Lemon zest contains essential oils that make recipes “pop” with flavor. Zest also contains the anti-cancer agent limonene. Limonene reduces abnormal cell growth and can even initiate tumor regression. But remember, always buy organic lemons. According the USDA, washing cannot strip away pesticide residues found on conventional lemons. So, enjoy your limonene organically!
Conventional pears are treated with azinphos methyl—a neurotoxin—and diphenylamine—a blood, liver, and immunotoxicant. Fortunately, Linden Hills Co-op offers a unique variety of highly flavorful, organic pears. Our favorites include Abate Fetal and Alexander Lucas pears—available organic and in season! Ask us for a sample
In “Diet for a Poisoned Planet: How to Choose Safe Foods for You and Your Family,” David Steinman reports that (according to FDA data)110 pesticides have been found in conventional raisins. In fact, the EPA is currently considering banning 3 of these pesticides: Benomyl, Captan, and Mancozeb. Why wait for the EPA’s decision? Buy only organic raisins to avoid these toxic chemicals.
Children are especially vulnerable to the neurotoxins found on conventional apples. According to an Environmental Working Group study, each day 85,000 children exceed the EPA’s safety standard for pesticide consumption, largely by eating conventional apples and apple products. Always choose certified organic or Midwest Food Alliance certified apples for your family.
You’re probably familiar with Fair Trade bananas and coffee. But who ever heard of Fair Trade apples? Consider this: the typical farmworker in Washington’s Yakima Valley apple-producing region makes only $7,000/year. United Farm Workers of America has recently launched a campaign for Fair Trade apples. Find out more at www.ufw.org/apple.htm
Most conventional apples contain residues of the insecticide azinphos methyl. Azinphos methyl is a neurotoxin and ranks among the most toxic organophosphates—the class of chemicals made infamous in Rachel Carson’s Silent Spring. To avoid azinphos methyl residues, always choose certified organic or Midwest Food Alliance certified apples for your family.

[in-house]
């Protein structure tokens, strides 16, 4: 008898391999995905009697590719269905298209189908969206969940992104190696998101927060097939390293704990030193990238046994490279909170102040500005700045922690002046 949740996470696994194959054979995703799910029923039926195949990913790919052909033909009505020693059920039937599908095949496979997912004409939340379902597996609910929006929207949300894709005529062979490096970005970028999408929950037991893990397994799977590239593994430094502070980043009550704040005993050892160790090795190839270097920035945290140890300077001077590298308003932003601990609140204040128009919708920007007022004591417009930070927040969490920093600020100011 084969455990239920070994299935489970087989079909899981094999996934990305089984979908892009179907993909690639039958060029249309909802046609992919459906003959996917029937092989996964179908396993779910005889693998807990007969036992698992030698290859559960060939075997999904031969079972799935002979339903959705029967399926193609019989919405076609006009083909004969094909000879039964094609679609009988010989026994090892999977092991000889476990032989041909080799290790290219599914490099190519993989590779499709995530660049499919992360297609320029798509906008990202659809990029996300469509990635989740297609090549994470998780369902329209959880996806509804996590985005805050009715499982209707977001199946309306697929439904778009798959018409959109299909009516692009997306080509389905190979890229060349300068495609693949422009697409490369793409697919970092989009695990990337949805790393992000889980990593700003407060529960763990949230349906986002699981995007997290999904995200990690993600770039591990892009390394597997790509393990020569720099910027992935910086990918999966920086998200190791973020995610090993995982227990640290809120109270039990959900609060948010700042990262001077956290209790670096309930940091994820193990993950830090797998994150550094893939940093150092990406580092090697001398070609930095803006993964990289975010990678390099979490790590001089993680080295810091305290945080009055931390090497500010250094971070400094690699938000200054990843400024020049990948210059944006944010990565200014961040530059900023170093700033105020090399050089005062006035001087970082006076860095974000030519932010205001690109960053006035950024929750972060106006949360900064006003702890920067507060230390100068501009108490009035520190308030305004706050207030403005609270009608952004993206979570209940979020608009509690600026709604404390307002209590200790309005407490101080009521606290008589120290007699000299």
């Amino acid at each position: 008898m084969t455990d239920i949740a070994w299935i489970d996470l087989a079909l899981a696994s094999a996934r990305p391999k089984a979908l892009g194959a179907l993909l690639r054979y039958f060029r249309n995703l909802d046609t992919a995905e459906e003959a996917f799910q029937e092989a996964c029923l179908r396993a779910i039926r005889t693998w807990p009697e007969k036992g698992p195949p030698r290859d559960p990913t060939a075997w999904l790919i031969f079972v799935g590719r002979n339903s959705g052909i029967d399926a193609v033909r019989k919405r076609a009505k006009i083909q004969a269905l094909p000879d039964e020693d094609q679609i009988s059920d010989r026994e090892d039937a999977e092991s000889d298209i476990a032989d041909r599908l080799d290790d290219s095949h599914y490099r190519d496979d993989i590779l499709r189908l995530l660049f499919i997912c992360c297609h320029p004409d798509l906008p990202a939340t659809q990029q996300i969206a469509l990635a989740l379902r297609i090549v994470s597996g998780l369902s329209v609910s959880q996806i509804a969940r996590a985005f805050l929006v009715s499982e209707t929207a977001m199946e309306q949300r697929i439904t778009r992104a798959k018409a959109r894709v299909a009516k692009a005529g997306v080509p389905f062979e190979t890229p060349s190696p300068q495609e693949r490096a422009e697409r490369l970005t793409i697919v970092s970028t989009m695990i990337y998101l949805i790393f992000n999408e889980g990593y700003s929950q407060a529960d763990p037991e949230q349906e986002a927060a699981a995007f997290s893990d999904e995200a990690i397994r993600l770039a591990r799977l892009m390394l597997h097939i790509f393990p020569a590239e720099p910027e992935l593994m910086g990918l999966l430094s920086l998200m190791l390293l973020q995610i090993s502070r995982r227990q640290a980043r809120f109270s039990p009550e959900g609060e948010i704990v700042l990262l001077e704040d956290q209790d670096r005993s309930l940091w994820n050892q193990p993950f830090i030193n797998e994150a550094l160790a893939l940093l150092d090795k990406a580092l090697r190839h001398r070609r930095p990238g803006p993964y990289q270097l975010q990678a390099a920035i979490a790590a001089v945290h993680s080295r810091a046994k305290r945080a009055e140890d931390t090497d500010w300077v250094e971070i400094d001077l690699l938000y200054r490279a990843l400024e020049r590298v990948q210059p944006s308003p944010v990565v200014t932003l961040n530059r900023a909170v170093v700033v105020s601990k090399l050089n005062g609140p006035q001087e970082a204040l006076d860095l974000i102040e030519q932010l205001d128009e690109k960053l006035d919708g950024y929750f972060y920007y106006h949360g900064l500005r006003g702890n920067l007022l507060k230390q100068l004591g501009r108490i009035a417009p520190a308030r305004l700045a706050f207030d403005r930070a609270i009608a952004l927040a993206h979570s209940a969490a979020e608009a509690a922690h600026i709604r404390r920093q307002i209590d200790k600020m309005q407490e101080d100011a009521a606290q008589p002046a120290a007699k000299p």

Is take-out Thai burning a hole in your pocket? Thai food is surprisingly easy to make at home. Simply select from a variety of sauces, pastes, and seasonings available in our Asian section on aisle 3. For authentic flavor, add a few tablespoons of sliced lemongrass to your recipe. Lemongrass will keep in the fridge for 2-3 weeks and freezes well, making it available for many a Thai-inspired dish.
Don’t throw those veggie scraps away! Save them for broths instead. Carrot ends, celery trimmings, mushroom stalks, and leek tops can all be made into broth. Simply simmer your veggie scraps in water until they form a flavorful broth. Pass the broth through a sieve, using a spoon to mash the veggies and release their last little bits of flavor before—finally—discarding your veggie scraps.
Fresh herbs add flavor and flair to inexpensive bulk and canned ingredients. Savory perks up bean dishes; dill lends a fresh dimension to tuna salad. Try adding chopped rosemary and butternut squash to Arborio rice for a satisfying risotto. Concerned you won’t use the entire package of herbs before they go bad? Simply pop them in the freezer for use in your next recipe.
The average yam costs less than $2. Chock full of beta-carotene, as well as vitamins C and B6, yams are an economical nutritional powerhouse. For a quick, inexpensive, and nutritious lunch, try microwaving a yam until tender. Add butter, maple syrup, and a few chopped dates.